Given the company, it seems almost cruel to hold up Tom Sykes against the deranged examples set by his elder betters, but the former "nightlife columnist and occasional [New York Post] Page Six [gossip] reporter at large" leaves us no choice - or at least the editors of the Review don't. What Did I Do Last Night?: A Drunkard's Tale is a title that I fell in love with on sight, because it was so nice to know that someone was asking that question, but Campbell Robertson's review is not promising - and if anybody could have sold this book, it's the blazingly clever Mr Robertson, whose own far superior gossip column in the Times was put to a stop by the Spanish Inquisition. Coming from an ordinary Times reviewer, the following sentence would be discouraging: "Sykes's book is not ambitious: there are few attempts at insight or sparking observations." But coming from Campbell Robertson, it's utterly flattening. One would spend the whole time wishing that Mr Robertson had written the book.

Mean Girls

Naturally, there aren't nearly as many girls as there are boys - only two - and while both are enthusiastically "bad," it seems unjust to label either as "mean." Courtney Love is certainly ambitious, but, far from sounding heartless, she reminds me of Jay Gatsby. It may be ridiculous to claim that the "man I most want to sleep with: W B Yeats," but it's plucky. Emily Nussbaum regards Dirty Blonde: The Diaries of Courtney Love, edited by Ava Stander, as premature and messy, but it's possible that those two adjectives describe the singing star's appeal, and Ms Nussbaum seems aware of this. Her review teeters on condescension but is certainly never withering. One wonders if Ms Love will suffer the fate of Alice Denham, i e oblivion, just as one wonder if Ms Denham's Sleeping With Bad Boys, A Juicy Tell-All of Literary New York in the Fifties and Sixties will resuscitate her claim to fame. Stacey D'Erasmo's review is wide-eyed but sympathetic.

A feminist critique of her position in those years weaves through the book - what happened to women who liked sex, the incredible arrogance of the male lit stars, the hypocrisy of the age - but the younger Denham, the eager black-clad artiste and adventurer, seems heartbreakingly credulous. When James Jones went to her apartment with a bottle of liquor and a bouquet of compliments on her first published short story (about a woman who accepts money for sex), did she truly believe they were outlaw writers together? Did she believe it a few hours later? When Playboy reprinted that same short story in the issue for which she was the centerfold, did she honestly think the magazine was interested in her literary skills?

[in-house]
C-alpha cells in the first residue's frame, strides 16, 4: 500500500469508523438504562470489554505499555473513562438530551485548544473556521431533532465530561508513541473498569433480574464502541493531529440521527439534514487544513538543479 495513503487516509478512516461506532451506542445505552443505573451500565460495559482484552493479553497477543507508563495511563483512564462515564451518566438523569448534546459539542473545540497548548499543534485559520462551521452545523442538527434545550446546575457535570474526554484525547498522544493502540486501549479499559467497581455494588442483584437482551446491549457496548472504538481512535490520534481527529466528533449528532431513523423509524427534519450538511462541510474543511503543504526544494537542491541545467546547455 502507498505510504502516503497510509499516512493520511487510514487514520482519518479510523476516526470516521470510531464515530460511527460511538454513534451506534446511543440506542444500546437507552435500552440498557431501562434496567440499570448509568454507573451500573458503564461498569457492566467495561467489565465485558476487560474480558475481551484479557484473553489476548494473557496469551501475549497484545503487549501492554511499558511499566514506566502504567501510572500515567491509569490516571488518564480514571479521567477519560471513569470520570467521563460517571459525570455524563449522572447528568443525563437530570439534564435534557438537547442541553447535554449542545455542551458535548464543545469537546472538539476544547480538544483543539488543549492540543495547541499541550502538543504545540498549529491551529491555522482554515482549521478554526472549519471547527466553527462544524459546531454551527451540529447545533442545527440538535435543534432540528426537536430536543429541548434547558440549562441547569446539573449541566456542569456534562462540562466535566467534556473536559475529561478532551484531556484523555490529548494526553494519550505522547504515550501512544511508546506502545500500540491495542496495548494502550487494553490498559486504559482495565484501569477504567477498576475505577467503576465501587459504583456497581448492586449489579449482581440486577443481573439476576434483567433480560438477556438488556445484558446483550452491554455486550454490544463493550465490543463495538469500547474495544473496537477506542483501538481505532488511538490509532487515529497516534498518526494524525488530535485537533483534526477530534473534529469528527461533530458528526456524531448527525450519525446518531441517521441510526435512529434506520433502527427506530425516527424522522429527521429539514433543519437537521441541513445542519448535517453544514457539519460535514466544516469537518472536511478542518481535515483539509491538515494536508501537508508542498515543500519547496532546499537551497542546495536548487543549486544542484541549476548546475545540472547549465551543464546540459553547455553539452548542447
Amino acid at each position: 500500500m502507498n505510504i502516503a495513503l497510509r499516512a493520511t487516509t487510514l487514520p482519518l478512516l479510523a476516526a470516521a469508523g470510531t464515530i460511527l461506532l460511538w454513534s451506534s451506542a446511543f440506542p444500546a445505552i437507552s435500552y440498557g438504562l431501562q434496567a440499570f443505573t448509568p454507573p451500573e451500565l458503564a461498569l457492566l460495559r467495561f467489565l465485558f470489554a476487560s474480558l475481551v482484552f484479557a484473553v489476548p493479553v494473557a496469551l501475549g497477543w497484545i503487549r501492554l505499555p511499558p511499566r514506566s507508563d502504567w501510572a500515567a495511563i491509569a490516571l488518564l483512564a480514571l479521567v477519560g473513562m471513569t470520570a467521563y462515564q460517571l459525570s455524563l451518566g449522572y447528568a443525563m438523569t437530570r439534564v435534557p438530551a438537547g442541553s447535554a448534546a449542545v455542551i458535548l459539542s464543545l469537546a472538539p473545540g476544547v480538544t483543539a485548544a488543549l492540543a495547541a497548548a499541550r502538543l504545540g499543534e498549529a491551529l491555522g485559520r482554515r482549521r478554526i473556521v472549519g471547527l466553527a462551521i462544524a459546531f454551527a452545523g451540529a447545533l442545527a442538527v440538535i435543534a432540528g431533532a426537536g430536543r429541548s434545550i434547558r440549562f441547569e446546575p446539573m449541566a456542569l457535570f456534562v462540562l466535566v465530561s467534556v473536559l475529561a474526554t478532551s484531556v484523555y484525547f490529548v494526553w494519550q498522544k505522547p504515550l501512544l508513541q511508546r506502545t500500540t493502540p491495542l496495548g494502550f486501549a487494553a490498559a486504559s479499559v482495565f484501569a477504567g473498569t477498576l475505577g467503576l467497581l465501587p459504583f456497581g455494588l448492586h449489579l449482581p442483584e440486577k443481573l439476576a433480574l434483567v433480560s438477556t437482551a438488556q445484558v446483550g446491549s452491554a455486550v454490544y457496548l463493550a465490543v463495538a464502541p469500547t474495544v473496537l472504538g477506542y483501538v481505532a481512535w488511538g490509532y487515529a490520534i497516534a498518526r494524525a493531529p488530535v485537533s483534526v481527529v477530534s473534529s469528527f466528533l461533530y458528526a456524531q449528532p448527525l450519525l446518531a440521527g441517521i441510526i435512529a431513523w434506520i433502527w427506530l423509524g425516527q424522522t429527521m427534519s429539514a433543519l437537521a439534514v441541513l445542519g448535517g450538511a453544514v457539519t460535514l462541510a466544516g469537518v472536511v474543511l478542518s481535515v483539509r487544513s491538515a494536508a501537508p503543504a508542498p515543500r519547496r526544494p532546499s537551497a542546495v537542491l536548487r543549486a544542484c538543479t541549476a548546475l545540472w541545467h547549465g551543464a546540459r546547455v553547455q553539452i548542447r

Allen Ginsberg and Edward Abbey may have misbehaved from time to time, but it was always for a good cause, not in pursuit of irresistible impulses. Calling them "revolutionaries" may seem to be a stretch, but both were untiring critics of American complacency who, unlike the bad boys, expected better of the United States.

Walter Kirn writes generously of Ginsberg's life and work. The poetry has recently been collected (Collected Poems, 1947-1997), and Mr Kirn's take on it is revitalizing.

Even Whitman, Ginsberg's spiritual mentor, had never dreamed of such democracy. The egalitarianism of looming extinction. No wonder so many of Ginsberg's poems, especially those he wrote in his full potency, took the form of roll calls, lists and litanies, dispensing with time-consuming syntax and substituting ampersands for "ands." Cold war America, in Ginsberg's view, was Now or Never Land. Either speak up immediately and fully or, perhaps, miss the chance to speak at all.

As for I Celebrate Myself: The Somewhat Private Life of Allen Ginsberg, by Bill Morgan, Mr Kirn's judgment is extremely brisk: it's "exhaustive yet not exhausting, swiftly readable new biography." Mr Morgan might be forgiven for wishing that the review had a little more to say about his book in the very great space afforded to Mr Kirn, who, in context, seems impatient to be done with it.

If the English produce eccentrics, then we Americans produce cranks, and Edward Abbey is a prime specimen. The novelist was an inveterate writer of letters to editors, and they form a substantial portion of Postcards From Ed: Dispatches and Salvos From an American Iconoclast, edited by David Petersen. Jonathan Miles's review is amused, and he provides scads of provocative quotes. In the end, though, he prefers Abbey's novels and journals, noting that the letters show the writer "from the neck up." Sprinkled throughout his piece are hints of a formidable misogyny, disguised as an enthusiasm for beautiful women. (Abbey married five times.)